Los Angeles Times | Shuttle’s journey across L.A. is a vast challenge in logistics
By Kate Mather and Angel Jennings, Los Angeles Times
The huge craft will pass just inches from buildings. Massive steel plates have been laid down to protect streets and utilities. Streetlights have been removed and power will be shut off.
October 11, 2012 – The space shuttle’s drive from Los Angeles International Airport to Exposition Park over the next few days is shaping up to be an L.A. commute like no other.
While Endeavour will travel at a top speed of only 2 mph, it will be forced to do some maneuvers as nerve-racking as any high-speed pursuit. At five stories tall and 170,000 pounds, the shuttle is so big that any shift in winds or unexpected weather could bring the move to a halt. At several points along the 12-mile route, the spacecraft will be inches away from buildings, even protruding onto driveways and over sidewalks.
And the girth of the shuttle and its transporting equipment is so enormous that the streets along the route had to be dotted with heavy steel. Engineers concluded that the city streets could not support the weight — the equivalent of 30 elephants — so they gathered maps and blueprints to identify all the gas lines, sewers, water pipes, drainage systems and other utilities that needed protecting.
This week, workers installed nearly 2,700 large metal plates in strategic areas along the way. Each plate weighs as much as a small car. And officials had to truck them in from as far away as Arizona and Nevada to get enough for the project. “The sheer number of the plates was surprising,” said construction consultant Michael Volchok. “We’ve tapped out everything in Southern California.”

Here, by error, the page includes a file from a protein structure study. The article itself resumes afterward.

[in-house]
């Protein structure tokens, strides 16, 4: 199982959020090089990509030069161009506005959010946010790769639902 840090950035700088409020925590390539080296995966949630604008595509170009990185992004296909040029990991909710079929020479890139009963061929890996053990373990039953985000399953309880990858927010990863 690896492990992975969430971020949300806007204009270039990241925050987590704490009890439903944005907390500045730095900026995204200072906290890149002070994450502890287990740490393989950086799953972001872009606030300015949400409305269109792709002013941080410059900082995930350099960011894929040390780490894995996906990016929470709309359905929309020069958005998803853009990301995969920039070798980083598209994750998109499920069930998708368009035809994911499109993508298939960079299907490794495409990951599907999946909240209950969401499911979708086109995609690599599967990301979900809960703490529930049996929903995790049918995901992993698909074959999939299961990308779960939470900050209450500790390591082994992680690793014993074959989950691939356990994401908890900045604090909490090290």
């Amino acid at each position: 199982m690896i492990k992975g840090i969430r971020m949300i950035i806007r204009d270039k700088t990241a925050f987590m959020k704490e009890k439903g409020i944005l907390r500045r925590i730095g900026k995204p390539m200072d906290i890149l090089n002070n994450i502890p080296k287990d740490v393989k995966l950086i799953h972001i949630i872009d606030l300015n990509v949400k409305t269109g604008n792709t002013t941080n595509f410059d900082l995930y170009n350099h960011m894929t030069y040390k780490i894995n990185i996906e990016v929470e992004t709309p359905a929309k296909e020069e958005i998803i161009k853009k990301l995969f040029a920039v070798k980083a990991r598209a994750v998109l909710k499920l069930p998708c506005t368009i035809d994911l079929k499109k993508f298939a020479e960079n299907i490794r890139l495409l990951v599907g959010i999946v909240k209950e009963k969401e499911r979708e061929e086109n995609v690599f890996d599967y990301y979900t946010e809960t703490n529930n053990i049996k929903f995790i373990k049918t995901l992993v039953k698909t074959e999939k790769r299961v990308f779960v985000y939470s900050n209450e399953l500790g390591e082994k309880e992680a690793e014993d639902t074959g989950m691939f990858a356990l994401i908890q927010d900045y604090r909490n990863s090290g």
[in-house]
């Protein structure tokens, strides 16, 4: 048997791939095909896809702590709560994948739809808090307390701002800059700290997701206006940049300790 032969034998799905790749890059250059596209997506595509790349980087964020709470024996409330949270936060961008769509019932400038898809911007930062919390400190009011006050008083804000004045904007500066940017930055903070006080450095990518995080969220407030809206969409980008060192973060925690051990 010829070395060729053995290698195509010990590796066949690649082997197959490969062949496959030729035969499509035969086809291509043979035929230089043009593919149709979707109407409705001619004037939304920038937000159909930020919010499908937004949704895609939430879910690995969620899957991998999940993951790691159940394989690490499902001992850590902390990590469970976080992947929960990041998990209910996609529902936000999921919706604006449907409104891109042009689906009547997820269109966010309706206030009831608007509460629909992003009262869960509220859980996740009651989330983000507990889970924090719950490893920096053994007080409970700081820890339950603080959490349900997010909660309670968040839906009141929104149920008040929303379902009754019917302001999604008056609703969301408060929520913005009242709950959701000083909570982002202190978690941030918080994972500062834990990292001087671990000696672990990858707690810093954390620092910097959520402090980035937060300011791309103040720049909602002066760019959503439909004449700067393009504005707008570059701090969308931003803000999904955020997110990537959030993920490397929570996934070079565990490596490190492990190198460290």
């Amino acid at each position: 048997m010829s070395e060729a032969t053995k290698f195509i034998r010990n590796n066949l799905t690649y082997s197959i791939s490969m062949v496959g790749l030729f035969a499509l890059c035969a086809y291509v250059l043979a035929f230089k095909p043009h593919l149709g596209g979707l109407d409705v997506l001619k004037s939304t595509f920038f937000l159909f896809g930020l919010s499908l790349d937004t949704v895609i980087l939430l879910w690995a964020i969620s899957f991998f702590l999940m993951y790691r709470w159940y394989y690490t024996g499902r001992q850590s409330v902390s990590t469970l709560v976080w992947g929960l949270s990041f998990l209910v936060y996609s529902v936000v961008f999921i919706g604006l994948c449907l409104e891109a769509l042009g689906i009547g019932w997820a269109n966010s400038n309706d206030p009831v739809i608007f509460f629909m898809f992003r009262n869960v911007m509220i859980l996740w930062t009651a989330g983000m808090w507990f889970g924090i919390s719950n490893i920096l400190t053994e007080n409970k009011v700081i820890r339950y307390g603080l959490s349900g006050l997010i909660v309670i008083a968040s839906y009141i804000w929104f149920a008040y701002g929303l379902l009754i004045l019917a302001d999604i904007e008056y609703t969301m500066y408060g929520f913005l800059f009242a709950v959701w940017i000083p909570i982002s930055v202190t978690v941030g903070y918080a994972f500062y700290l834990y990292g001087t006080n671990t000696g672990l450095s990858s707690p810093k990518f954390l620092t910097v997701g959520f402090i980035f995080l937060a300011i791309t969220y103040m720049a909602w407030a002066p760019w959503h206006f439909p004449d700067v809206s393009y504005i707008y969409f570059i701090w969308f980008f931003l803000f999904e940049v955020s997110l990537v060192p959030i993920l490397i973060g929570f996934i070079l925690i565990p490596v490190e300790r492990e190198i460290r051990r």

Although much attention has been focused on the 393 trees cut down to make way for the shuttle, carpeting the route with the steel plates was just as major an undertaking.
Each plate needed to be carefully placed on the ground, welded into place and surrounded with asphalt to make the shuttle’s passage smooth.
The task of plate placement fell to engineer Richard Plump and his team. Plump is a veteran of moving massive things. He was part of the crew that helped move the huge Los Angeles County Museum of Art rock across Southern California earlier this year, and has helped transport giant equipment to the port of Long Beach and the San Onofre nuclear power plant.
Making the road safe for the shuttle took months of planning, but Plump this week declared the streets ready for the big ride.
“This was a piece of cake,” he said as he watched welders lay the final plates along Crenshaw Boulevard near Slauson Avenue.
With the move set to begin Thursday just before midnight, the streetscapes look radically different from how they did months ago. More than 200 streetlights have been removed, along with nearly 60 traffic signals.
“Believe me, those engineers and aeronautics people have measured every inch of every square,” LAPD Lt. Andy Neiman said at a community meeting last week.
The move will begin when Endeavour crawls across LAX’s north runways to Northside Parkway, where it will cross Lincoln Boulevard en route to Westchester Parkway. The shuttle will stop at a parking lot at La Tijera Parkway for a roughly nine-hour layover as crews widen the transporters to move over Manchester Boulevard’s medians.